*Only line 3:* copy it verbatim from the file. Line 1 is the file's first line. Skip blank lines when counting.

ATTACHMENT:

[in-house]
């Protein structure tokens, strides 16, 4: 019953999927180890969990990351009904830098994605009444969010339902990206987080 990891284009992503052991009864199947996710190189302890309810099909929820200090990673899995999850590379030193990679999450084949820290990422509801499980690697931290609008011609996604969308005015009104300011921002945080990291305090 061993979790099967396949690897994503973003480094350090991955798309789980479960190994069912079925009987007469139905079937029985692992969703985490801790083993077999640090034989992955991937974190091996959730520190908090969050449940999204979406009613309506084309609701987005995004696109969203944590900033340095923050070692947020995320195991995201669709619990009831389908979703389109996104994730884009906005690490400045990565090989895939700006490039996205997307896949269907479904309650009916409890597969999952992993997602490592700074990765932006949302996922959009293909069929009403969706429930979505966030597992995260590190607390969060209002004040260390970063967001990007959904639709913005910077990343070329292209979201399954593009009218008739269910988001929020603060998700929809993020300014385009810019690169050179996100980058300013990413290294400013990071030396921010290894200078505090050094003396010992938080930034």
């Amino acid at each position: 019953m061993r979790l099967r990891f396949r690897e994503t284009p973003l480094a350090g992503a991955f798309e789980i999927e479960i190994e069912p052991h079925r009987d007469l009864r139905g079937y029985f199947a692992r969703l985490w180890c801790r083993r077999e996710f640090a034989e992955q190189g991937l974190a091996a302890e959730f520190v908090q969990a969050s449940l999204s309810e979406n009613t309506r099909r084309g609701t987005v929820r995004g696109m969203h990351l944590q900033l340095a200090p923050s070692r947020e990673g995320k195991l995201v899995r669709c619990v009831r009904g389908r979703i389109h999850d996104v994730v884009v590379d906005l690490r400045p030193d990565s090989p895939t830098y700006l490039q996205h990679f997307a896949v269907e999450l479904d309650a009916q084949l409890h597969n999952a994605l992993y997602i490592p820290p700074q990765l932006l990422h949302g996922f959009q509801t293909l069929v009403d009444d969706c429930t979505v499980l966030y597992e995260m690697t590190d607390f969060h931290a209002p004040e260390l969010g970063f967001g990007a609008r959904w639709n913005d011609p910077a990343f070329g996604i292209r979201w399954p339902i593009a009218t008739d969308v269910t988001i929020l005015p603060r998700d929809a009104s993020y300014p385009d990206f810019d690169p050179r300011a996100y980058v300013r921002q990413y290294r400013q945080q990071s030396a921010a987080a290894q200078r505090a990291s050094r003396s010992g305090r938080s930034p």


């Amino acid at each position: 019953m061993r979790l099967r990891f396949r690897e994503t284009p973003l480094a350090g992503a991955f798309e789980i999927e479960i190994e069912p052991h079925r009987d007469l009864r139905g079937y029985f199947a692992r969703l985490w180890c801790r083993r077999e996710f640090a034989e992955q190189g991937l974190a091996a302890e959730f520190v908090q969990a969050s449940l999204s309810e979406n009613t309506r099909r084309g609701t987005v929820r995004g696109m969203h990351l944590q900033l340095a200090p923050s070692r947020e990673g995320k195991l995201v899995r669709c619990v009831r009904g389908r979703i389109h999850d996104v994730v884009v590379d906005l690490r400045p030193d990565s090989p895939t830098y700006l490039q996205h990679f997307a896949v269907e999450l479904d309650a009916q084949l409890h597969n999952a994605l992993y997602i490592p820290p700074q990765l932006l990422h949302g996922f959009q509801t293909l069929v009403d009444d969706c429930t979505v499980l966030y597992e995260m690697t590190d607390f969060h931290a209002p004040e260390l969010g970063f967001g990007a609008r959904w639709n913005d011609p910077a990343f070329g996604i292209r979201w399954p339902i593009a009218t008739d969308v269910t988001i929020l005015p603060r998700d929809a009104s993020y300014p385009d990206f810019d690169p050179r300011a996100y980058v300013r921002q990413y290294r400013q945080q990071s030396a921010a987080a290894q200078r505090a990291s050094r003396s010992g305090r938080s930034p």